Tag Archives: Laura Johnson

I Love You, You’re Perfect, Now Change


Chiswick Playhouse

I Love You, You're Perfect, Now Change

I Love You, You’re Perfect, Now Change

Chiswick Playhouse

Reviewed – 5th November 2019



“All the actors deliver stellar performance and vocal work, and there is a real sense of ensemble chemistry between them which is a joy to behold”


I Love You, You’re Perfect, Now Change is a musical about relationships which, yes, sounds as generic and cliché as they come. However, those initial preconceptions are swiftly blasted away as the sheer quality of the skill and craft involved with the writing and production elevates this to a level of entertainment that leaves you consistently surprised and delighted.

Originally debuting in 1996 and becoming the second longest-running off-Broadway musical, I Love You, You’re Perfect, Now Change saw extensive rewrites in 2017 from its writer Joe DiPietro and composer Jimmy Roberts. Despite certain songs and cultural references being updated, the concept of the show has remained unchanged: that of a series of musical vignettes that all centre around the themes of love and relationships. Although the characters and stories in each vignette are unconnected, together they form a trajectory through a relationship, from its beginning to its end. The ways in which the first two thirds of the show build up the exploration of its core ideas is fantastic, although the somewhat rushed and less interrogative final third makes for an underwhelming end.

That said, the contexts that DiPietro’s script has devised for each of these episodes are excellent, depicting relatable situations and feelings surrounding first date anxieties, pre-wedding meltdowns, and child-raising exhaustions. The dialogue preambling the songs is snappy and characterful, and the lyrics are clever, quippy, and punchy. Roberts’ score also keeps the texture of each scene feeling different to the last by dipping into a variety of styles, from rap to bee-bop, although this felt at odds with the piano-only accompaniment from musical director Stuart Pedlar.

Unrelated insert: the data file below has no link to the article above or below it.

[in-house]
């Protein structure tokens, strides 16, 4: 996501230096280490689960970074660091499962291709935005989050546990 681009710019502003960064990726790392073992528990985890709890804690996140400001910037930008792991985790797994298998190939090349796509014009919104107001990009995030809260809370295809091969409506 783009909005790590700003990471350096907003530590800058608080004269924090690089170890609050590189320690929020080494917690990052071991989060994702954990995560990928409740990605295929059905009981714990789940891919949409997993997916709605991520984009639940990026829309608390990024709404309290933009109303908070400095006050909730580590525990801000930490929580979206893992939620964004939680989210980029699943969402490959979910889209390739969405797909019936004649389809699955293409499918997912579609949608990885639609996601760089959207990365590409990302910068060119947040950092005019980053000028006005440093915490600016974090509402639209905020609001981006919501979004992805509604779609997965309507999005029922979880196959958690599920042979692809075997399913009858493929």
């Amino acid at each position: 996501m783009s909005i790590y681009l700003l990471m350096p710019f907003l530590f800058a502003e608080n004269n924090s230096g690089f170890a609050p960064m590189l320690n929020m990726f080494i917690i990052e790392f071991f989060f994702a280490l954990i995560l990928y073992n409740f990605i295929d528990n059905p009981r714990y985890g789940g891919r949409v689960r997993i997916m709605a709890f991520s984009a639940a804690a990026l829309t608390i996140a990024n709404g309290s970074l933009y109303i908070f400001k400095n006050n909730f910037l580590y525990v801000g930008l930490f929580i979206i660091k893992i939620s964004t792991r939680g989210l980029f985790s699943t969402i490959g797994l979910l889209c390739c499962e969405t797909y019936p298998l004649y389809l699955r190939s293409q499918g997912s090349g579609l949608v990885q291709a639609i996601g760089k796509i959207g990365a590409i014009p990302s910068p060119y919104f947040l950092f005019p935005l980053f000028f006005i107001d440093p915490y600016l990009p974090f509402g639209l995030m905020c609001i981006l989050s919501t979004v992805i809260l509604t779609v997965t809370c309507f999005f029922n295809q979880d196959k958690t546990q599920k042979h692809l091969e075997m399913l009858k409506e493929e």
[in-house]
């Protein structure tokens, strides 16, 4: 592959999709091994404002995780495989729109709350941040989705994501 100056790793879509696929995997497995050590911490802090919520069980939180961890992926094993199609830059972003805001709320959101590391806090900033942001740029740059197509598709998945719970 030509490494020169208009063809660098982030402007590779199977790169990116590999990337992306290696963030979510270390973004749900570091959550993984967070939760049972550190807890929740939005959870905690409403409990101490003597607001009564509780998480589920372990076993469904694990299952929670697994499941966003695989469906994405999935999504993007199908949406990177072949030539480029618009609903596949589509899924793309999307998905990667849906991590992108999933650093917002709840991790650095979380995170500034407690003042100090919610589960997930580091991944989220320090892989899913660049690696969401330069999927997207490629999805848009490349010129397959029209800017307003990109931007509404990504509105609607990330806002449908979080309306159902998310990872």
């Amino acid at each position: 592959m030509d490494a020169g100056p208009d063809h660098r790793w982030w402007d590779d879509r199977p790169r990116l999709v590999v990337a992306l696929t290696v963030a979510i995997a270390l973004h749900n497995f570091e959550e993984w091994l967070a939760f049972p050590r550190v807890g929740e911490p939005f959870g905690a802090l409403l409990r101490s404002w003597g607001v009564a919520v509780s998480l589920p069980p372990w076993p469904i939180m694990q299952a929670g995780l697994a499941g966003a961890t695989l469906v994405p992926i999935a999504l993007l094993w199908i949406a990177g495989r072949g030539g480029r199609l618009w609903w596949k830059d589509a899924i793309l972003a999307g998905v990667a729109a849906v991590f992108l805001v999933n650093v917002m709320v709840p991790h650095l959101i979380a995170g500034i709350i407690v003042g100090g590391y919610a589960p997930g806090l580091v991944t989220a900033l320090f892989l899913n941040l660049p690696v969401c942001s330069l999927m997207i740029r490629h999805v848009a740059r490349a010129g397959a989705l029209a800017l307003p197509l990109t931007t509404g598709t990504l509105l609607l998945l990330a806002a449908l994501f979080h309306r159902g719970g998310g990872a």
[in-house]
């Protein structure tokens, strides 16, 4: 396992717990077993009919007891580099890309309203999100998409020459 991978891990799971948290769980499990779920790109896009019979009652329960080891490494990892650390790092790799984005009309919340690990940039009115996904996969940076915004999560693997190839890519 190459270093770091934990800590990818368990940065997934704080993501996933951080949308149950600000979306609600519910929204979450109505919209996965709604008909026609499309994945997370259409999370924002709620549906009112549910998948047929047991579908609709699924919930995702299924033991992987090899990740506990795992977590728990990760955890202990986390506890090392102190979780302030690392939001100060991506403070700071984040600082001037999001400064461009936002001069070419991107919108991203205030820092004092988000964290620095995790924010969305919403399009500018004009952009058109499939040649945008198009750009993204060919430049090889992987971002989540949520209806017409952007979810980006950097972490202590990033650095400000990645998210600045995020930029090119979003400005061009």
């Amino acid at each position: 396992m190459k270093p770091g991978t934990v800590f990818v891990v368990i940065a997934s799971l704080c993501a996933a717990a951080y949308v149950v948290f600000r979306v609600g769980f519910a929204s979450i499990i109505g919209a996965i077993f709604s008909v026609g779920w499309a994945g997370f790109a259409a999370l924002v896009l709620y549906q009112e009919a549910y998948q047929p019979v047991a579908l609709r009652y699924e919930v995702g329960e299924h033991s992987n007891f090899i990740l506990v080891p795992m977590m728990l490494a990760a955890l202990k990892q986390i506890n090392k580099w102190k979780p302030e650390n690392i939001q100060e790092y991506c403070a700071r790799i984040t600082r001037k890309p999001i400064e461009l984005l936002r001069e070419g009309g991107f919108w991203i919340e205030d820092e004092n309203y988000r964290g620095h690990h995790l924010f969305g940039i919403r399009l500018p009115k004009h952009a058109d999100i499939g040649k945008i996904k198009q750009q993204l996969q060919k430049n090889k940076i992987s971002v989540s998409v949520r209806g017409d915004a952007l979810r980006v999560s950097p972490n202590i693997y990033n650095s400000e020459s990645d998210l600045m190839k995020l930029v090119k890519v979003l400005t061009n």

Highlights of the show include ‘Better Things to Do’, where two men (George Rae and Dominic Hodson) on a first date decide to pretend they’re much further along in the relationship to avoid awkwardness; ‘Tear Jerk’, where Hodson desperately tries to gauge the right way to react to the chick flick his date (Laura Johnson) has opted to see with him; and ‘Marriage Tango’, in which Rae and his wife (Naomi Slights) precariously juggle looking after their children with their sex life. All the actors deliver stellar performance and vocal work, and there is a real sense of ensemble chemistry between them which is a joy to behold, although Hodson must be singled out for bringing an expert level of comedy to every character he portrays, from vindictive vicar to flirtatious funeral-goer.

Charlotte Westenra’s direction, along with Steven Harris’ choreography and Verity Johnson’s design all work in harmony to keep the focus squarely on the stories being told without ever resorting to gimmicks or flashiness – a smart choice indeed, as many of the stories are well-worth hearing. They’re a comfort to our insecurities, an opportunity to poke fun at the intimate anxieties of others, and at times a poignant reflection on the ways we handle relationships. I Love You, You’re Perfect, Now Change isn’t quite perfect, but exceptionally easy to love.


Reviewed by Ethan Doyle

Photography by Savannah Photographic


I Love You, You’re Perfect, Now Change

Chiswick Playhouse until 30th November


Previously reviewed at this venue:
Sophie, Ben, and Other Problems | ★★★★ | April 2018
Sirens of the Silver Screen | ★★★ | June 2018
Sexy Laundry | ★★★ | November 2018
Carl’s Story | ★★★★ | March 2019